As a result of the findings from Phases 2 and 3, we added a Week 1 educator telephone call (Figure 4): a brief telephone-administered assessment including key information required to tailor subsequent text messages. We also added a conversion chart to the activity diary, which would enable participants to convert other activities (for which they might not be wearing their pedometer or for which they perceive a pedometer to not accurately assess) into steps for texting in. For example, this chart includes descriptions of other activities (such as swimming breaststroke, moderate effort, and cycling 10 mph) and provides a conversion into a step count, based on MET equivalents [50], that can be added to the participant’s total.

Phase 4: Piloting

In the final piloting phase, we developed a full set of text messages and tailoring matrices for the initial 8 weeks of the follow-on support program. Examples of the tailoring matrices for Weeks 1 and 4 are shown in Multimedia Appendix 2. In this section, we present findings on the participant feedback on the content and structure of the program followed by technical issues.

Program Content and Structure

Most participants found that the follow-on support motivated them to be physically active due to increased awareness of their own activity. Participants found the telephone call, in which the brief assessment was administered, helpful in providing additional support, especially with overcoming any technical barriers.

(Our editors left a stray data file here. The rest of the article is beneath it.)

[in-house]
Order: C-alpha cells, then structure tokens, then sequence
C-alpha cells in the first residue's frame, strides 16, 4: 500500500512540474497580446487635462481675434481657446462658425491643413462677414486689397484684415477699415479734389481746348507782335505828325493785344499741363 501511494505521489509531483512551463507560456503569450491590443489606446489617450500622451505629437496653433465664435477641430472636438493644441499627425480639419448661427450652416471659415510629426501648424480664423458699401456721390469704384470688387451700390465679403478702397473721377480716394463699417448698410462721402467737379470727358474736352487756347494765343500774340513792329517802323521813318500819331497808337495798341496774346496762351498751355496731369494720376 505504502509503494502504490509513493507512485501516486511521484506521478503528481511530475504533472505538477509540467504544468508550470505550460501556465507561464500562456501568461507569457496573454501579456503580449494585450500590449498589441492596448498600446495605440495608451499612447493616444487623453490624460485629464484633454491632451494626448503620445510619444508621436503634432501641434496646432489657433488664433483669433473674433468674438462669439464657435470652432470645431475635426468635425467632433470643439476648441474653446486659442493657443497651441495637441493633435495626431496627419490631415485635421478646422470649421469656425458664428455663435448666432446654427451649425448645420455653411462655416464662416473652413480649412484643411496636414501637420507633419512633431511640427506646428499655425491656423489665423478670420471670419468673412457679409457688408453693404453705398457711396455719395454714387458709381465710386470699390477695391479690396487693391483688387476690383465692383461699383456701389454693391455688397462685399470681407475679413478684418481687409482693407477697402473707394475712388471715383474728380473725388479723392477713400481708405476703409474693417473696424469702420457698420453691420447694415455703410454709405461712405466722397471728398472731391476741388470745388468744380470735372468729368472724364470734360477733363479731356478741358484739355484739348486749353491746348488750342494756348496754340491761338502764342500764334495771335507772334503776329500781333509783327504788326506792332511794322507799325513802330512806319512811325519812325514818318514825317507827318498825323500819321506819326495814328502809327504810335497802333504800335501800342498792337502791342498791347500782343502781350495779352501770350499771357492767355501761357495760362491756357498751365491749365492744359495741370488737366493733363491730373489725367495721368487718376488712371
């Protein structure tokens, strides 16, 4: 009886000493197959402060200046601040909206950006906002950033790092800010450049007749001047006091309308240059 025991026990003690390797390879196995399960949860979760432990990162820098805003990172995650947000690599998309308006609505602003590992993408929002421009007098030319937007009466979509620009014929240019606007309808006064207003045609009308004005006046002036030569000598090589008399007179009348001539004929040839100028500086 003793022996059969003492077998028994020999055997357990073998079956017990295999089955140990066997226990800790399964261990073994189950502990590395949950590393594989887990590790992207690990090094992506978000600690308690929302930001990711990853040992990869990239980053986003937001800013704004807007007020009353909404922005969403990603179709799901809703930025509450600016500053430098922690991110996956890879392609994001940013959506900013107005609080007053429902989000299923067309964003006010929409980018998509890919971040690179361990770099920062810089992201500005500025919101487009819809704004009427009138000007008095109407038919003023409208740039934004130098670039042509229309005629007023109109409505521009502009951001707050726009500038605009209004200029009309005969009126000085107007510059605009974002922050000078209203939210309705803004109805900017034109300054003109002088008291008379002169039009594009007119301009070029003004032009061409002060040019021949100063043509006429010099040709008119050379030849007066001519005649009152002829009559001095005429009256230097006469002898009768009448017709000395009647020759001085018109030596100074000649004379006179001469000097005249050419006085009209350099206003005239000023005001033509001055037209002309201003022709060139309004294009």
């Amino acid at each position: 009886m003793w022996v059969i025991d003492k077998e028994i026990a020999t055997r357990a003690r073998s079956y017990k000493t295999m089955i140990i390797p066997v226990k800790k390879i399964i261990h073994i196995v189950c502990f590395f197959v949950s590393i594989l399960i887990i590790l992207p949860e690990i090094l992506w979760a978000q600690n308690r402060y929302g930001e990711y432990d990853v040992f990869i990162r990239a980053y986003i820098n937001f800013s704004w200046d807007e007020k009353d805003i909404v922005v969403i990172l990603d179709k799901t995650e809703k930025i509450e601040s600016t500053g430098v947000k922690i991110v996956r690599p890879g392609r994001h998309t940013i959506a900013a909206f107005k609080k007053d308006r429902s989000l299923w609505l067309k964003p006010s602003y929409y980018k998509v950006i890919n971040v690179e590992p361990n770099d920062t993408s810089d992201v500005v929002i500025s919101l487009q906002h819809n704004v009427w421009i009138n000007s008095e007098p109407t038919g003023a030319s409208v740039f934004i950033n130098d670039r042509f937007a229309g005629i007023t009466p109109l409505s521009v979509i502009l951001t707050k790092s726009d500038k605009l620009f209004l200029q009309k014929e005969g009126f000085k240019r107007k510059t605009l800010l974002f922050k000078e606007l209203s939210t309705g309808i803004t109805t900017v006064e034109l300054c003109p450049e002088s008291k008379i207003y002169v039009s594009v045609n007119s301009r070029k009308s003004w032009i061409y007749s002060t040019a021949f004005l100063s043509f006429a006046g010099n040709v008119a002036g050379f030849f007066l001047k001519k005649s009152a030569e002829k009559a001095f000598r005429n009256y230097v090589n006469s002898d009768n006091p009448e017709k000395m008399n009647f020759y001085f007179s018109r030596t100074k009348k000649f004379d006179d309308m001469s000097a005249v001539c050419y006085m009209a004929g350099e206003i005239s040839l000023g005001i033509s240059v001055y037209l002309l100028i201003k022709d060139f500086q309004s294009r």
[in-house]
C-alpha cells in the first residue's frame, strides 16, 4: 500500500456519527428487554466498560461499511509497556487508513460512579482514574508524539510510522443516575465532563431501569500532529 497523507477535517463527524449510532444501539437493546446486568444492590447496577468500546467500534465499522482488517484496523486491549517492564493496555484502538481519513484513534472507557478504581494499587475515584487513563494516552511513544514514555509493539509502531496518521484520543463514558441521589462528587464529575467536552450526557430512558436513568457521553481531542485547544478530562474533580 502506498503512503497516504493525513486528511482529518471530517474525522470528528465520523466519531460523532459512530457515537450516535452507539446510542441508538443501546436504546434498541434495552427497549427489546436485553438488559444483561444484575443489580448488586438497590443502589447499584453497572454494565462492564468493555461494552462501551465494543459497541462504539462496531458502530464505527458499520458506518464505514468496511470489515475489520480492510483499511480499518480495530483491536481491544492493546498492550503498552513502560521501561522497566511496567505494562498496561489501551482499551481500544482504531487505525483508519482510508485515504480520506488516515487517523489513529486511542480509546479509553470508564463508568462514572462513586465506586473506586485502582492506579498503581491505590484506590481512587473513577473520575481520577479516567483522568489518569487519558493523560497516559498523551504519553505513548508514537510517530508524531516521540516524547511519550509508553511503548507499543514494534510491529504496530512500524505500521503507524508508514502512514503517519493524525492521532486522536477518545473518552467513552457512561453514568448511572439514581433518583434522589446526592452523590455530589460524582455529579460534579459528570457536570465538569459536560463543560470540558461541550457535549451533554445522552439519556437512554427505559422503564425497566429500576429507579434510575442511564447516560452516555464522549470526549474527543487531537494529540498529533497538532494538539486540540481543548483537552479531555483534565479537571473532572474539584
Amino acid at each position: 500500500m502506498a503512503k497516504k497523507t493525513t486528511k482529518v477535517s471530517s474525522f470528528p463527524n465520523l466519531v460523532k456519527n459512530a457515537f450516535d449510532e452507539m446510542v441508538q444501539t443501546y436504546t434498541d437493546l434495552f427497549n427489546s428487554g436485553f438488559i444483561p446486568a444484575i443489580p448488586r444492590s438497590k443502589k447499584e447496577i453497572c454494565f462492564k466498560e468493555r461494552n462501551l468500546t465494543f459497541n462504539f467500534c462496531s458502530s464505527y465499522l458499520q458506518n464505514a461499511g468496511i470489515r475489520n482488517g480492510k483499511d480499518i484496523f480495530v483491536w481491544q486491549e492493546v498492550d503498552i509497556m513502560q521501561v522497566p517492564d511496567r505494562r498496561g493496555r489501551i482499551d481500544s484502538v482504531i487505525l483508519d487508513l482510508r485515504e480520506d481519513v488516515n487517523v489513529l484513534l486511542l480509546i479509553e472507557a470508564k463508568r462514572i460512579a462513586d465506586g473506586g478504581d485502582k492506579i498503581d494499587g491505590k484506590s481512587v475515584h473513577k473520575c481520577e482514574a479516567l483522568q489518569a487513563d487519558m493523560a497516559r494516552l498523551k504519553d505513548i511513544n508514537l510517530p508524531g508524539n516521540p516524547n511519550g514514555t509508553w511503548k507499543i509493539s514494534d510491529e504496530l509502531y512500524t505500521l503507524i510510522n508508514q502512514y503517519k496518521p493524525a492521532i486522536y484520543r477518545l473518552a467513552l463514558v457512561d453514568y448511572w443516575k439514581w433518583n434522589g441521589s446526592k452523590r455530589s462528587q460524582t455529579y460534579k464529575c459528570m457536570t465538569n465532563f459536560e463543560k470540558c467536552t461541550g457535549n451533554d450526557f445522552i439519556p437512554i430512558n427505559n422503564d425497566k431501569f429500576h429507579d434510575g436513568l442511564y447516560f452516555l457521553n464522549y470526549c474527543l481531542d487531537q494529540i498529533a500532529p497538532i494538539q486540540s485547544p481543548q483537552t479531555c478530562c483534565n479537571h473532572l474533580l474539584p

But, you've got somebody there you can speak to then say, “right I'm having a problem, I've done such and such and I can’t register me steps” or whatever, it's just saying, “right, you should do this or I’ll get somebody to ring you back and tell you what to do,” you can't do that on text can you?

Participants reported that the system provided continued support and encouragement. For example, the reminder texts were helpful prompts to continue self-monitoring; continued goal setting and immediate feedback provided further motivation to be active.

It’s quite nice. It keeps me sort of in the zone in the fact that I enjoy using the pedometer because it keeps my mind on exercise. I’m conscious of it, and, you know, if I haven’t done too much moving about, I go and walk some more.
I usually do remember to put me pedometer on...but as I say it’s nice to know there’s a reminder there and when I send off my figures I get an immediate response. I think it’s all been quite encouraging actually.

They reported that the frequency of messages (at most 2 per week) to be sufficient for the 8-week period but commented that over time the messages could decrease in frequency as they would not need as much reminding.

As I say I think at the beginning you need more frequent reminders, you know I think you’ve got that right, and then as it goes on you don’t need so many.

Overall, participants were positive about the text message content, readability, and clarity and struggled to recall examples of discouraging messages. Several participants picked out the feedback texts and motivational texts, which provided instructions (tips) for increasing physical activity, as particularly useful.